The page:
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“Bite-Size Bits of Local, National, and Global History”
Manassas in Prince William County, Virginia — The American South (Mid-Atlantic)
 

The Van Pelt House

Manassas National Battlefield Park

 
 
The Van Pelt House Marker image. Click for full size.
By Shane Oliver, March 28, 2016
1. The Van Pelt House Marker
Inscription. A Native of New Jersey, Abraham Van Pelt arrived in Prince William County in the 1850s. The 70-year-old Van Pelt, accompanied by his wife Jemima and daughter Elizabeth, settled on a 230-acre farm they called "Avon." The farm's location, astride the Warrenton Turnpike and overlooking Bull Run, drew the attention of both armies during the Civil War. Confederate troops deployed here during First Manassas to guard the Stone Bridge.

Thirteen months later during Second Manassas, Union soldiers commandeered the house and outbuildings for hospital use. Throughout it all, the Van Pelts remained staunch Unionists in their adopted home, in stark contrast to many of their neighbors. Facing repeated Confederate harassment, Abraham and Jemima returned to New Jersey, while their daughter remained behind to manage the farm.

(caption)
Following the war, Elizabeth Van Pelt filed a claim for damages to the estate of her father, who died in 1866. The government awarded the family $320. Fire destroyed the house in the early 1930s.
 
Erected by National Park Service, U.S. Department of the Interior.
 
Location. 38° 49.468′ N, 77° 30.705′ W. Marker is in Manassas, Virginia, in Prince William County.
The Van Pelt House Marker and Foundation image. Click for full size.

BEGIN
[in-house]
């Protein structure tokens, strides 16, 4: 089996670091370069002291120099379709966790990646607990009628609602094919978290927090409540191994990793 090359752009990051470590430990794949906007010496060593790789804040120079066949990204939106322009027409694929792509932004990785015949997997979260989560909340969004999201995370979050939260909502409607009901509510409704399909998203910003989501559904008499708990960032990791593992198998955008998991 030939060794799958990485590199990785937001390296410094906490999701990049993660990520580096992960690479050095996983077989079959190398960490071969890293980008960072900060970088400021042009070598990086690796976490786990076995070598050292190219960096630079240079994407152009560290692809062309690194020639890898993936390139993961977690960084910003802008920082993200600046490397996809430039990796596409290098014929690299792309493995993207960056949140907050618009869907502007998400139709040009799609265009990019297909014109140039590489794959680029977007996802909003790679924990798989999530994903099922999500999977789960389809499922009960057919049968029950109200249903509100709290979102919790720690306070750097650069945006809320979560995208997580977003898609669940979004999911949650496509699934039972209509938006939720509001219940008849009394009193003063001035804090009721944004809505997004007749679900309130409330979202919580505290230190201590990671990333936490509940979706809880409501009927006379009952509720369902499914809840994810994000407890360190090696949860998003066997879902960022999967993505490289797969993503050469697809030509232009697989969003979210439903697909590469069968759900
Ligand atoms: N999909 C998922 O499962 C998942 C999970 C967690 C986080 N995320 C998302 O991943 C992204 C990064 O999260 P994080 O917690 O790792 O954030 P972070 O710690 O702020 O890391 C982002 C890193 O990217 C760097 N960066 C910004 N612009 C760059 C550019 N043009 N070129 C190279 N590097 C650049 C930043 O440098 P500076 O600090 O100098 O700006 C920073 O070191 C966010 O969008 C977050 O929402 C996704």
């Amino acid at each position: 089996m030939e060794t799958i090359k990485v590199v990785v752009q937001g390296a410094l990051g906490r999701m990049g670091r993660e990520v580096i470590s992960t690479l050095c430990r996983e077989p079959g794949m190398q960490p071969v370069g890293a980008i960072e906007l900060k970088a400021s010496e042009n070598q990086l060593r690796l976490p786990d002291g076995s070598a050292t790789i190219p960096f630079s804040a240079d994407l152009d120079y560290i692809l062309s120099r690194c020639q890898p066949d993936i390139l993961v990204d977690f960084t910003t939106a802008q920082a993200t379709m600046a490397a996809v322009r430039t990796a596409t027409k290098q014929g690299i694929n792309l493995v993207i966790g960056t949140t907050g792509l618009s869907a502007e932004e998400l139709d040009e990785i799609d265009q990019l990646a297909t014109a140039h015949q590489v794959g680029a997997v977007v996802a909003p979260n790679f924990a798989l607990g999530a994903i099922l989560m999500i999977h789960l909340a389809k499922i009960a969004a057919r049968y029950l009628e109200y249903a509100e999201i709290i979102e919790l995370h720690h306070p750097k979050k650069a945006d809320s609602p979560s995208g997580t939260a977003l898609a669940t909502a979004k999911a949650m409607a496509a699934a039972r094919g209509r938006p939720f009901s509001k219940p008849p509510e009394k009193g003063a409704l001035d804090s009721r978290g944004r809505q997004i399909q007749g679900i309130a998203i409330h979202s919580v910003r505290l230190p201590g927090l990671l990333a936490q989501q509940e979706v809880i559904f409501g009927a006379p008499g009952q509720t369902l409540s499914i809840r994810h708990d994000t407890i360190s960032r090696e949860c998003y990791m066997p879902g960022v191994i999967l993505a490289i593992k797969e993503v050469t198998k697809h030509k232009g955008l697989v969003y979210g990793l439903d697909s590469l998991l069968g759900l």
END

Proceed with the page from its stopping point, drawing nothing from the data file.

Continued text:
By Shane Oliver, March 28, 2016
2. The Van Pelt House Marker and Foundation
Marker can be reached from Lee Highway (Virginia Route 29) 1.1 miles east of Sudley Road (Route 234), on the left when traveling east. Touch for map. Located along a park walking trail. Marker is in this post office area: Manassas VA 20109, United States of America.
 
Other nearby markers. At least 8 other markers are within walking distance of this marker. Opening Shots (about 600 feet away, measured in a direct line); 4th South Carolina Infantry (about 600 feet away); Farm Ford (approx. mile away); Stone Bridge (was approx. half a mile away but has been reported missing. ); Union Retreat (approx. half a mile away); Strategic Crossing (approx. half a mile away); Outnumbered: The Stand in Robinson Lane (approx. 0.6 miles away); Robinson House (approx. 0.6 miles away). Touch for a list and map of all markers in Manassas.
 
Also see . . .  Manassas National Battlefield Park. National Park Service (Submitted on February 21, 2017.) 
 
Categories. War, US Civil
 
 
Credits. This page was last revised on February 21, 2017. This page originally submitted on February 18, 2017, by Shane Oliver of Richmond, Virginia. This page has been viewed 99 times since then. Photos:   1, 2. submitted on February 18, 2017, by Shane Oliver of Richmond, Virginia. • Bernard Fisher was the editor who published this page.
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